February 1 - March 31, 2011
Exhibited in the Archives of American Art’s New York Research Center
A selection of documents from recent important archival acquisitions in the New York region.
Monday - Friday, 9:00 am -5:00 pm
1285 Avenue of the Americas, Lobby Level
New York, NY 10019 (View Map)
The Archives of American Art continues to enrich its broad research holdings through a systematic collecting program. On view in “From Homer to Graffiti: Recent Notable Acquisitions” are selections from a diverse range of collections acquired within the New York Region over the past 3 years.
In 2010 the Archives received an extraordinary gift in the form of records of the International Exhibition of Modern Art—or Armory Show—previously unknown to contemporary scholars. Additionally, in 2009 scrapbooks pertaining to the 50th Anniversary of the Armory Show, sponsored by the Henry Street Settlement, were donated by the family of Mrs. Winslow Carlton, chairperson of the event. Joined with the Walt Kuhn papers (secretary of the Association of American Painters and Sculptors that staged the 1913 Armory Show) and the papers of Joseph Trovato, organizer of the anniversary exhibition in 1963, the Archives of American Art stands as the prime archival repository for materials pertaining to America’s most historic exhibition of art.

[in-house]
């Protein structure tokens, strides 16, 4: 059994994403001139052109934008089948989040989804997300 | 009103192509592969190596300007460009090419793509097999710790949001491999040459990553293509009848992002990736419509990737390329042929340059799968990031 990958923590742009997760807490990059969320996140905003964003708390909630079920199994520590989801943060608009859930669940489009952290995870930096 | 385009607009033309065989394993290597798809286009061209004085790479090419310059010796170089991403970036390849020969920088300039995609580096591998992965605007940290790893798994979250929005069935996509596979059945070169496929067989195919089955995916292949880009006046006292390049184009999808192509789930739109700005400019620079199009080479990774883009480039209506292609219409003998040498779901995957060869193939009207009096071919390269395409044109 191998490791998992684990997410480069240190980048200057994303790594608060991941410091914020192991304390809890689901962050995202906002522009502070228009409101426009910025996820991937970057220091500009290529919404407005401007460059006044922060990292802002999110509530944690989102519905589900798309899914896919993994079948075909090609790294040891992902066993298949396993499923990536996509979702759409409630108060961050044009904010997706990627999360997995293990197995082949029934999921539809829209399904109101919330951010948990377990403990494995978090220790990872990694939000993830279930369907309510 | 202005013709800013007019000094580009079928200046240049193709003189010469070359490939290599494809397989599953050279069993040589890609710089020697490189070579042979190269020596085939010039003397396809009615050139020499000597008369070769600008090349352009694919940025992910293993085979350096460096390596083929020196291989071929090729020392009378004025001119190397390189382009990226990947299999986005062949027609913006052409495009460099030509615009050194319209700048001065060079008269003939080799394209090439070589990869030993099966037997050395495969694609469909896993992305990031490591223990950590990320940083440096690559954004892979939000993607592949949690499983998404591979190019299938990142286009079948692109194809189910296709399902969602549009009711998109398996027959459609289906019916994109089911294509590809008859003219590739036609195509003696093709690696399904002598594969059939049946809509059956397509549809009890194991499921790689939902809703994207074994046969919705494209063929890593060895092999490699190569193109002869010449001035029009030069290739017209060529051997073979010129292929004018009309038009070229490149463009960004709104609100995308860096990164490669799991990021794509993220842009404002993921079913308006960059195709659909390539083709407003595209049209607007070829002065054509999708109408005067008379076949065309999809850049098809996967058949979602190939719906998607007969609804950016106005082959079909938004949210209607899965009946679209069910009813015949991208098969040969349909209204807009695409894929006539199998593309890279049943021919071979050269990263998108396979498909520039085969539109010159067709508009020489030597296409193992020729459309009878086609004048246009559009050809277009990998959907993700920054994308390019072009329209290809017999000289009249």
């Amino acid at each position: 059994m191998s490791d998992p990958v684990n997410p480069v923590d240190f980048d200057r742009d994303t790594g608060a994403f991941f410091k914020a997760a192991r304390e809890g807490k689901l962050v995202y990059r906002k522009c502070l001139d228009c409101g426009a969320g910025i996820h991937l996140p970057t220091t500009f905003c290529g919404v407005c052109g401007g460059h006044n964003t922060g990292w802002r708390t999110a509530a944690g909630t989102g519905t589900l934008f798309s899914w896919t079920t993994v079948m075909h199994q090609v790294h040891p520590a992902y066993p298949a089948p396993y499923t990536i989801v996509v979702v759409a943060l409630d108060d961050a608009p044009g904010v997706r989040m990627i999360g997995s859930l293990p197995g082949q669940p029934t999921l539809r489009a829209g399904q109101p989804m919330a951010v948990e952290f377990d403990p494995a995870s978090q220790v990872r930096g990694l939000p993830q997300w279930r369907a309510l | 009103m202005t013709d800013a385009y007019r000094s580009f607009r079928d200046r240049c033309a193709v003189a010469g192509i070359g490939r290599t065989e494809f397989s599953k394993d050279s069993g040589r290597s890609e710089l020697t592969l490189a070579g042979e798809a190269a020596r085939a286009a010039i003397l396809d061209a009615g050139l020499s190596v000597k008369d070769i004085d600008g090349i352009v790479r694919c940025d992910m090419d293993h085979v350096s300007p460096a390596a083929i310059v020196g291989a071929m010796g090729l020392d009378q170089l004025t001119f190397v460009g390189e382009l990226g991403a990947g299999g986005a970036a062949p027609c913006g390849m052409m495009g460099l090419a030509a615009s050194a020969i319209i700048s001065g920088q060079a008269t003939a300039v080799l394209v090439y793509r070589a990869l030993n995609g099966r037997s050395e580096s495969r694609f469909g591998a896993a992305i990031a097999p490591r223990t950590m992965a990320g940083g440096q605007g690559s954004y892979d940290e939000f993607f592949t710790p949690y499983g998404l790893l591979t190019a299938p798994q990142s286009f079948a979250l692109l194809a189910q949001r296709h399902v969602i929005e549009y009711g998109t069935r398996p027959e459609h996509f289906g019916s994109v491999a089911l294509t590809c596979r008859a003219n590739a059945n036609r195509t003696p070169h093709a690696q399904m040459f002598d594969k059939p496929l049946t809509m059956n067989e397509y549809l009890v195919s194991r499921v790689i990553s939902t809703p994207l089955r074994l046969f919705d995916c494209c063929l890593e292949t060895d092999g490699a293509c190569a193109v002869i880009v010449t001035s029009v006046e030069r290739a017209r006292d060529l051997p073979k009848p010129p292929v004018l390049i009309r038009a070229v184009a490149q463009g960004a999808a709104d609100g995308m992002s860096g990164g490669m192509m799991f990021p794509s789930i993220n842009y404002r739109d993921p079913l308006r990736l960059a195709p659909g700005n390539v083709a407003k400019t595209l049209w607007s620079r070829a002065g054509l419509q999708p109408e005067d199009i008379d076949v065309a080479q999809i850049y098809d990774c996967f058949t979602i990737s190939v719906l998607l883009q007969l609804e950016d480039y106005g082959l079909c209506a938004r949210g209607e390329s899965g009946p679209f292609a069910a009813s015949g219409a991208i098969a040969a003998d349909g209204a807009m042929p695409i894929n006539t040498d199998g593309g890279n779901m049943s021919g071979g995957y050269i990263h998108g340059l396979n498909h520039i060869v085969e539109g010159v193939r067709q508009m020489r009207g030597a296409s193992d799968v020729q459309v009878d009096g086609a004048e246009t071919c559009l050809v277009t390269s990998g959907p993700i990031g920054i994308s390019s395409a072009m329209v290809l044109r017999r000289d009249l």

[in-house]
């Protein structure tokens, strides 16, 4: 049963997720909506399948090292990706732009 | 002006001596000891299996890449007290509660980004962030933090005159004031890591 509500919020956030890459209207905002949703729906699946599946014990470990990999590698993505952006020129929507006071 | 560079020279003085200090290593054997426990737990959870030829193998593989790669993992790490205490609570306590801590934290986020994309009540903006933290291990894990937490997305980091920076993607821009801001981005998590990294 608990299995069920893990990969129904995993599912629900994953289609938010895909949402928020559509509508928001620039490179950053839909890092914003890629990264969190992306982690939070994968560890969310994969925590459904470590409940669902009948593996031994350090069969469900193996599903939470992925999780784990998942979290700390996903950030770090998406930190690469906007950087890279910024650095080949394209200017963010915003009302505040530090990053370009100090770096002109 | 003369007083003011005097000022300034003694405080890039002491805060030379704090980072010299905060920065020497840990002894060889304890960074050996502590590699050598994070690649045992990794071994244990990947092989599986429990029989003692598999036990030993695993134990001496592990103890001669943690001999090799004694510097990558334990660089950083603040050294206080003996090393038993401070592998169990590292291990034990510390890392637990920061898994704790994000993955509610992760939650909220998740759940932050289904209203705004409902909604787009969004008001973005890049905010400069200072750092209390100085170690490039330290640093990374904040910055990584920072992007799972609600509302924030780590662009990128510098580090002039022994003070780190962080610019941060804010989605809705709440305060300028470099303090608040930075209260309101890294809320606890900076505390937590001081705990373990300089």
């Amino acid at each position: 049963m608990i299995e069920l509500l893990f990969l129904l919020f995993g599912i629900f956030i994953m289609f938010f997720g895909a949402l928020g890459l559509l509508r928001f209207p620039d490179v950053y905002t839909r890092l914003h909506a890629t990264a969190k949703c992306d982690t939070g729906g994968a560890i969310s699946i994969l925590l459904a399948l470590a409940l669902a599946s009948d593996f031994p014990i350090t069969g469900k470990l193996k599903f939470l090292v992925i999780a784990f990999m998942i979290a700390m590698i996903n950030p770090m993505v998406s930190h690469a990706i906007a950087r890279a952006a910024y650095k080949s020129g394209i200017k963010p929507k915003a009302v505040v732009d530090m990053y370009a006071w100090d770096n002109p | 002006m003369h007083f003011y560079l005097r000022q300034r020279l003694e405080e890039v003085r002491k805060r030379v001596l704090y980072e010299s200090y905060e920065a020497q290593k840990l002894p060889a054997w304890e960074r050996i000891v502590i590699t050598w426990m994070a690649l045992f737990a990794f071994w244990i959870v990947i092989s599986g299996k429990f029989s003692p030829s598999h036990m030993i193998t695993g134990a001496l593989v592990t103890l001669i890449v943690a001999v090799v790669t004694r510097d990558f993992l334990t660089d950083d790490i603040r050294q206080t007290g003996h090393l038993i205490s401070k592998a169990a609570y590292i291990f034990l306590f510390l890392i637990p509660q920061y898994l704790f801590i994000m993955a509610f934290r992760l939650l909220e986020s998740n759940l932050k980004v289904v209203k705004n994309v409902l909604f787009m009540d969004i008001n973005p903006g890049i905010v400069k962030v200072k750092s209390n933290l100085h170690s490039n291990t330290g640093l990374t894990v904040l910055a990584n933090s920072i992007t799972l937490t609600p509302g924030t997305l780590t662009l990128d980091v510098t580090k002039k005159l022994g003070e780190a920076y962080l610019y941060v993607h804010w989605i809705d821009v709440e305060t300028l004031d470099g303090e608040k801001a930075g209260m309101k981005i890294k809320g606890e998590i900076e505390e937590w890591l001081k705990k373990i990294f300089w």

Artists’ papers continue to command prominence within the Archives’ research holdings. Recent notable acquisitions in the New York region range from the papers of Alexander Liberman, Jacques Lipchitz and Theodoros Stamos to important groups of letters and scrapbooks from Winslow Homer, William Merritt Chase and George Bellows.
In 2009 and 2010 the Archives of American Art conducted a concentrated collecting effort on the founding figures of Photorealism. Papers acquired include those of Audrey Flack, Ronald Kleemann, Tom Blackwell, Ralph Goings, Don Eddy and David Parrish, as well as selected records of the Louis K. Meisel Gallery, the leading commercial nexus for the movement. Additionally, the Archives commissioned oral history interviews with Richard McLean, Flack, Kleemann, Blackwell, Meisel and Goings, complementing earlier interviews with Richard Estes and Robert Cottingham.
In recent years the Archives has also been the grateful recipient of formidable research collections from prominent art historians including Robert Rosenblum, Francis V. O’Connor and Mildred Constantine, as well as of volumes of unpublished lectures by Erwin Panofsky.
Of special note is the acquisition in 2010 of the Jack Stewart papers. A painter and muralist, Stewart charted the ascendancy of graffiti as a world art form on the New York City transit system during the 1970s. The Stewart papers, in turn, stand as an unparalleled resource for the study of graffiti during this transformative phase.